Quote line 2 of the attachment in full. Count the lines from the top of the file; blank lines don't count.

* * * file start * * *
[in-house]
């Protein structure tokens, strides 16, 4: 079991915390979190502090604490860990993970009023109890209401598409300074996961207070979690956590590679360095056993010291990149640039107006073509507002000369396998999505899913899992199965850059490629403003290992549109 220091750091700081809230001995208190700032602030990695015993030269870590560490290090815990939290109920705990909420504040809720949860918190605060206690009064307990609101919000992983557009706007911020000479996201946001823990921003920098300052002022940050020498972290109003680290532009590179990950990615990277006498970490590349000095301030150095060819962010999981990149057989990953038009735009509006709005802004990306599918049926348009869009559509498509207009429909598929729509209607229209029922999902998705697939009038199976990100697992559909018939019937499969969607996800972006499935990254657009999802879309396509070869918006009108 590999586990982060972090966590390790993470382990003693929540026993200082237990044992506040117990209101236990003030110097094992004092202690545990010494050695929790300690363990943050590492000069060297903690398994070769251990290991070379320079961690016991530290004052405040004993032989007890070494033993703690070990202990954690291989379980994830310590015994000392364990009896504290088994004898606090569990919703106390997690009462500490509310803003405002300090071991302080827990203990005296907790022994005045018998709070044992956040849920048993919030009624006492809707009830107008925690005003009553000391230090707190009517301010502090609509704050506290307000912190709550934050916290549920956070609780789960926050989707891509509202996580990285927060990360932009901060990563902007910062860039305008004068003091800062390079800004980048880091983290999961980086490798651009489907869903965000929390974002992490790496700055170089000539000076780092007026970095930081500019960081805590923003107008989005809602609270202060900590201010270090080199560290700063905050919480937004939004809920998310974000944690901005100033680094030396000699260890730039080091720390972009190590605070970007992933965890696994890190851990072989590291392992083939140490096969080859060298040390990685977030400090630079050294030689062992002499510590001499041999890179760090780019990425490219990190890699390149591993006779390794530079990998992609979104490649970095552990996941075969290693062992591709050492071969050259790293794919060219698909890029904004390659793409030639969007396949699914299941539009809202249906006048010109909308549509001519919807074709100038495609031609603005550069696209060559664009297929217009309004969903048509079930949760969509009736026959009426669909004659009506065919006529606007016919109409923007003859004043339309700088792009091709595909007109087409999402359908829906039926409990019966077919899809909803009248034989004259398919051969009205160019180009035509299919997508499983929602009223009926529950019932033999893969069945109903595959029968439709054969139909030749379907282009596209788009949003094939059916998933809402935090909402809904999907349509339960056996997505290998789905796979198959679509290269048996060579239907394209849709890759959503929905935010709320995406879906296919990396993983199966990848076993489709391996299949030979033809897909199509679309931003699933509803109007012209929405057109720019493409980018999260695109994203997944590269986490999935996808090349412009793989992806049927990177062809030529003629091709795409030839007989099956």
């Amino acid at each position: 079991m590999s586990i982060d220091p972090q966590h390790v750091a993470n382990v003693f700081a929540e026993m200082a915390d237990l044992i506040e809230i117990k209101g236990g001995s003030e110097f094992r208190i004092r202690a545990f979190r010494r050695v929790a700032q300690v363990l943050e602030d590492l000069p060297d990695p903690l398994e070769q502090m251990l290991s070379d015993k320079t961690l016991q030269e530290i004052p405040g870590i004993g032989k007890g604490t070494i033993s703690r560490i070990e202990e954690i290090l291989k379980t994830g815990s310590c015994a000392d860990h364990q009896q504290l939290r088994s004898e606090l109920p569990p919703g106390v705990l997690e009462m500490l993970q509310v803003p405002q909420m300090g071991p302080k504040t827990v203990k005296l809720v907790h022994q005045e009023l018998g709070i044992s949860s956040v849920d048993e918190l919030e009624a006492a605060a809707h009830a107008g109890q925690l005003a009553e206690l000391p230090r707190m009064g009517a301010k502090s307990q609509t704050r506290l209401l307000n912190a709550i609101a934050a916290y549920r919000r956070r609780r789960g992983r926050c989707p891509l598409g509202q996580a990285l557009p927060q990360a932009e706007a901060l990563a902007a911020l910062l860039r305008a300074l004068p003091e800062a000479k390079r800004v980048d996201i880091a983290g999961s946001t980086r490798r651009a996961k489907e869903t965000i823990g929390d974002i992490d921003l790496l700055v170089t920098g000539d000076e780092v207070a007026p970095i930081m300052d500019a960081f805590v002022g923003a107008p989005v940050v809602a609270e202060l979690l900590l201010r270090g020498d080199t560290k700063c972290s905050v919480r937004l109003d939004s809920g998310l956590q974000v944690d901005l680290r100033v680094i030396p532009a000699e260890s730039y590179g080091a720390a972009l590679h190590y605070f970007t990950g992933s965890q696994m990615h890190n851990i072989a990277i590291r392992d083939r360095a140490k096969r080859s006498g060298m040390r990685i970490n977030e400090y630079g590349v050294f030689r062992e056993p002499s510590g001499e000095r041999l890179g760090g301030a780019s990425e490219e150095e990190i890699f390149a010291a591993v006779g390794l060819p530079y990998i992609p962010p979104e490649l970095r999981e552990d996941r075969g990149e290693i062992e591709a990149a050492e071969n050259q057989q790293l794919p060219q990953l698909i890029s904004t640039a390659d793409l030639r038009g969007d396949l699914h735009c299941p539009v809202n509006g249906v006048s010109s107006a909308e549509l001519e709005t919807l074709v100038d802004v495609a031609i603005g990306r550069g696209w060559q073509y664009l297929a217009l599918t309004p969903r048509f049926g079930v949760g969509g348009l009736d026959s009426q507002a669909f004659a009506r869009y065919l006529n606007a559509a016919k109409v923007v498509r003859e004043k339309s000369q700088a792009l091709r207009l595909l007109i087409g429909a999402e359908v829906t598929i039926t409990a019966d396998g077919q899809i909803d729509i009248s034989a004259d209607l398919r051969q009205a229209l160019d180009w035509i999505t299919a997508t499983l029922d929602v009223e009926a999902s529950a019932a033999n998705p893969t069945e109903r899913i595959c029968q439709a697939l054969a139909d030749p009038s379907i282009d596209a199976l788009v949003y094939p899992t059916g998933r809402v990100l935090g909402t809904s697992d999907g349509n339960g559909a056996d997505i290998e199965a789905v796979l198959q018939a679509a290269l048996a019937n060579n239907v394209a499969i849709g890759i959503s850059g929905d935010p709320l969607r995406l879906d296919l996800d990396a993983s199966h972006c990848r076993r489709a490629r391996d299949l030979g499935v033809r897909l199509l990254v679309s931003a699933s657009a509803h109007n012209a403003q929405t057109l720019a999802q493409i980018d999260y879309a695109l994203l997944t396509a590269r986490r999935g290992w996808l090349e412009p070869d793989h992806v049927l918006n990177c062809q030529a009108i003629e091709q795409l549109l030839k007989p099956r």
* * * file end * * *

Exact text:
């Protein structure tokens, strides 16, 4: 079991915390979190502090604490860990993970009023109890209401598409300074996961207070979690956590590679360095056993010291990149640039107006073509507002000369396998999505899913899992199965850059490629403003290992549109 220091750091700081809230001995208190700032602030990695015993030269870590560490290090815990939290109920705990909420504040809720949860918190605060206690009064307990609101919000992983557009706007911020000479996201946001823990921003920098300052002022940050020498972290109003680290532009590179990950990615990277006498970490590349000095301030150095060819962010999981990149057989990953038009735009509006709005802004990306599918049926348009869009559509498509207009429909598929729509209607229209029922999902998705697939009038199976990100697992559909018939019937499969969607996800972006499935990254657009999802879309396509070869918006009108 590999586990982060972090966590390790993470382990003693929540026993200082237990044992506040117990209101236990003030110097094992004092202690545990010494050695929790300690363990943050590492000069060297903690398994070769251990290991070379320079961690016991530290004052405040004993032989007890070494033993703690070990202990954690291989379980994830310590015994000392364990009896504290088994004898606090569990919703106390997690009462500490509310803003405002300090071991302080827990203990005296907790022994005045018998709070044992956040849920048993919030009624006492809707009830107008925690005003009553000391230090707190009517301010502090609509704050506290307000912190709550934050916290549920956070609780789960926050989707891509509202996580990285927060990360932009901060990563902007910062860039305008004068003091800062390079800004980048880091983290999961980086490798651009489907869903965000929390974002992490790496700055170089000539000076780092007026970095930081500019960081805590923003107008989005809602609270202060900590201010270090080199560290700063905050919480937004939004809920998310974000944690901005100033680094030396000699260890730039080091720390972009190590605070970007992933965890696994890190851990072989590291392992083939140490096969080859060298040390990685977030400090630079050294030689062992002499510590001499041999890179760090780019990425490219990190890699390149591993006779390794530079990998992609979104490649970095552990996941075969290693062992591709050492071969050259790293794919060219698909890029904004390659793409030639969007396949699914299941539009809202249906006048010109909308549509001519919807074709100038495609031609603005550069696209060559664009297929217009309004969903048509079930949760969509009736026959009426669909004659009506065919006529606007016919109409923007003859004043339309700088792009091709595909007109087409999402359908829906039926409990019966077919899809909803009248034989004259398919051969009205160019180009035509299919997508499983929602009223009926529950019932033999893969069945109903595959029968439709054969139909030749379907282009596209788009949003094939059916998933809402935090909402809904999907349509339960056996997505290998789905796979198959679509290269048996060579239907394209849709890759959503929905935010709320995406879906296919990396993983199966990848076993489709391996299949030979033809897909199509679309931003699933509803109007012209929405057109720019493409980018999260695109994203997944590269986490999935996808090349412009793989992806049927990177062809030529003629091709795409030839007989099956």